Wednesday I was trolling my dessert Pinterest board looking for something indulgent to make—because TBH, Oreo Thins were an amusement for like a week and now just aren’t cutting it—found a picture of chocolate Texas Sheet Cake and had to have it.
So, because I’m the Pinterest-recipe-OCD-researchy type, I typed “Texas Sheet Cake” into the search box to find just the right recipe, because I remembered a hint of cinnamon, god damn it, and until I found one that listed it in the ingredients…and also came from the state of Texas…I wasn’t interested.
And good holy hell, you guys. My world instantly exploded into Texas Sheet Cakes.
Vanilla, chocolate, turtle, cookies, cupcakes, gluten free, peanut butter, with sour cream, without sour cream…it was almost too much, even for my gluttonous soul.
a quick an hour and a half of research, I’d decided on the perfect recipe: nut free, gluten-full, no weird drizzle shit, flat, gooey, and with cinnamon.
The recipe I went with was intimidating, no question, especially for a person who despises cooking and will only make a recipe if it has fewer than about eight ingredients and a cooking time of around 11 minutes.
It called for effing buttermilk.
Do they even make buttermilk anymore?
Isn’t that something an old farmer woman churns sitting on a porch?
I had to run to Target anyway so I decided that if I found buttermilk it would be a sign. A sign from some random, forgotten relative in Texas telling me to hold on to the memory.
Target has buttermilk.
In two sizes.
So long story short (you still with me?), I made the cake.
And I might not have ever figured out who made it (no thanks to my sister who I texted with a photo, an excited exclaimation, and a question of who it was that made it for us…and she replied that she had no memory of it), and I may or may not have slightly burned the frosting, but one bite was all it took to take me back—somewhere—to my childhood.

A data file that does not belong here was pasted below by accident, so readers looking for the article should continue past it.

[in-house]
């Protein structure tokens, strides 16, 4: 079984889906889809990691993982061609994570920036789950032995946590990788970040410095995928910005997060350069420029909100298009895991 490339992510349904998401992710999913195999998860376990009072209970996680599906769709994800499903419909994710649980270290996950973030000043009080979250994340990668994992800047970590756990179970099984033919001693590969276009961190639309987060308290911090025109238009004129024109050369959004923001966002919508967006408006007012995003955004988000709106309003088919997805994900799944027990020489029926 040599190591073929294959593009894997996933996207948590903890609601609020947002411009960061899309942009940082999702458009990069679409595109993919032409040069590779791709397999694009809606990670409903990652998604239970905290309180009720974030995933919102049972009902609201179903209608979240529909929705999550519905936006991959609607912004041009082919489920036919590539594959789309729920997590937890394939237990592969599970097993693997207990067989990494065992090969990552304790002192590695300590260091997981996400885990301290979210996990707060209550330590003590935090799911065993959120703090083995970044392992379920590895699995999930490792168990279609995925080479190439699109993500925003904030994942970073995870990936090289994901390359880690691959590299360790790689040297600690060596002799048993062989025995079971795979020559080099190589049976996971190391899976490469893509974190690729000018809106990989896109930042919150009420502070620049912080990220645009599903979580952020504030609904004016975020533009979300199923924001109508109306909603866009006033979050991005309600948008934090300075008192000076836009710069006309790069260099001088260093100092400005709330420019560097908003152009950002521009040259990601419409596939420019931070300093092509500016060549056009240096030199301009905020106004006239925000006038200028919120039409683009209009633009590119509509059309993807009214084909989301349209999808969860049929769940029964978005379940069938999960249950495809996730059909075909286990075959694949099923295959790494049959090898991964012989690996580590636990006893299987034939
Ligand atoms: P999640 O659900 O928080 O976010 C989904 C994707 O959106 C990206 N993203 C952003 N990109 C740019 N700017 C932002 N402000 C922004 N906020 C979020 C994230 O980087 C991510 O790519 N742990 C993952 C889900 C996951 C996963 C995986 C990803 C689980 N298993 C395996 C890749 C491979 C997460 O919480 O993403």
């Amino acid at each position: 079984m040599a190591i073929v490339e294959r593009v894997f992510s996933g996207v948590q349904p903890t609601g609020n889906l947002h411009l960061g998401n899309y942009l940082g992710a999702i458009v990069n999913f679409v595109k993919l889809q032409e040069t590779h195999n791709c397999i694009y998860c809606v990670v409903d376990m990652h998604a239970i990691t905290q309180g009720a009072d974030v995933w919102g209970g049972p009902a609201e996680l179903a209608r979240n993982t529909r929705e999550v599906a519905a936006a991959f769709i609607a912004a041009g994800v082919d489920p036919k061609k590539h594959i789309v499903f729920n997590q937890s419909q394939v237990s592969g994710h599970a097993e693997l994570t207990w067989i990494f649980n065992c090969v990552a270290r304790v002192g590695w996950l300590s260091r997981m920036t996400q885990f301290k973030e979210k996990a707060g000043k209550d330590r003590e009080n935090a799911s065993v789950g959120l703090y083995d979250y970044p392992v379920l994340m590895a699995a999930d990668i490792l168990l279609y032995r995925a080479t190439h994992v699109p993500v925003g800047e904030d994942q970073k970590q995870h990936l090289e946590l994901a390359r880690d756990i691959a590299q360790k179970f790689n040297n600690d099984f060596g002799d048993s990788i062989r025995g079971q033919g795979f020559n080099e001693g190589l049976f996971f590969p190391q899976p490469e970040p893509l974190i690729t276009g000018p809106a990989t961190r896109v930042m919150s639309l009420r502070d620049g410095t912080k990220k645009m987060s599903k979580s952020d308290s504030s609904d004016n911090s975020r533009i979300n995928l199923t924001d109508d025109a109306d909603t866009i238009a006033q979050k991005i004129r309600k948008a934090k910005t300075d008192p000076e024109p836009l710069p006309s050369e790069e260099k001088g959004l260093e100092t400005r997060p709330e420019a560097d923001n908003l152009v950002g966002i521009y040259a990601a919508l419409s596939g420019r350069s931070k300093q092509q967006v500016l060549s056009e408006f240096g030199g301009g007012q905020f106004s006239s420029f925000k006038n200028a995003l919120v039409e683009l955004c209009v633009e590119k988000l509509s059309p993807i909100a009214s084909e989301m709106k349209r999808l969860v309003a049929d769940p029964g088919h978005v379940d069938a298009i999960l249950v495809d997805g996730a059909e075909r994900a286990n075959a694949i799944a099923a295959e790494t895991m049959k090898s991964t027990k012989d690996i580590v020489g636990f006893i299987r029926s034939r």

Pure, unapologetic gluttony.
It will be gone by tomorrow.
Count on it.
Since I didn’t create this recipe myself, I’m not posting it.
I may be many things, but a theif isn’t one of them.
Relax! I’m magically sending you to another window.
God Bless the interntet.
And God Bless Texas.
Texas Sheet Cake recipe found >>here<<.
* To make this cake authentically you’ll need a jelly roll pan, or a 15 x 10 cookie sheet with at least 1/2 inch raised sides. I bought one with a cover at Target for $12, which I figure was a good investment since I’ll probably muster up the energy to make it again next year.
* The recipe says the cinnamon is optional. USE THE CINNAMON. It’s the key.
* When the recipe says to remove the butter/cocoa/milk combination from the stove as soon as it starts to boil, remove it as soon as it starts to boil.
* Don’t bother cutting up pieces and plating it. The best way to eat this cake is by passing out forks and standing around the pan.
* You’ll dirty up a lot of bowls and various kitchen utensils making this so make sure to reward yourself after cleaning up by eating an extra row yourself.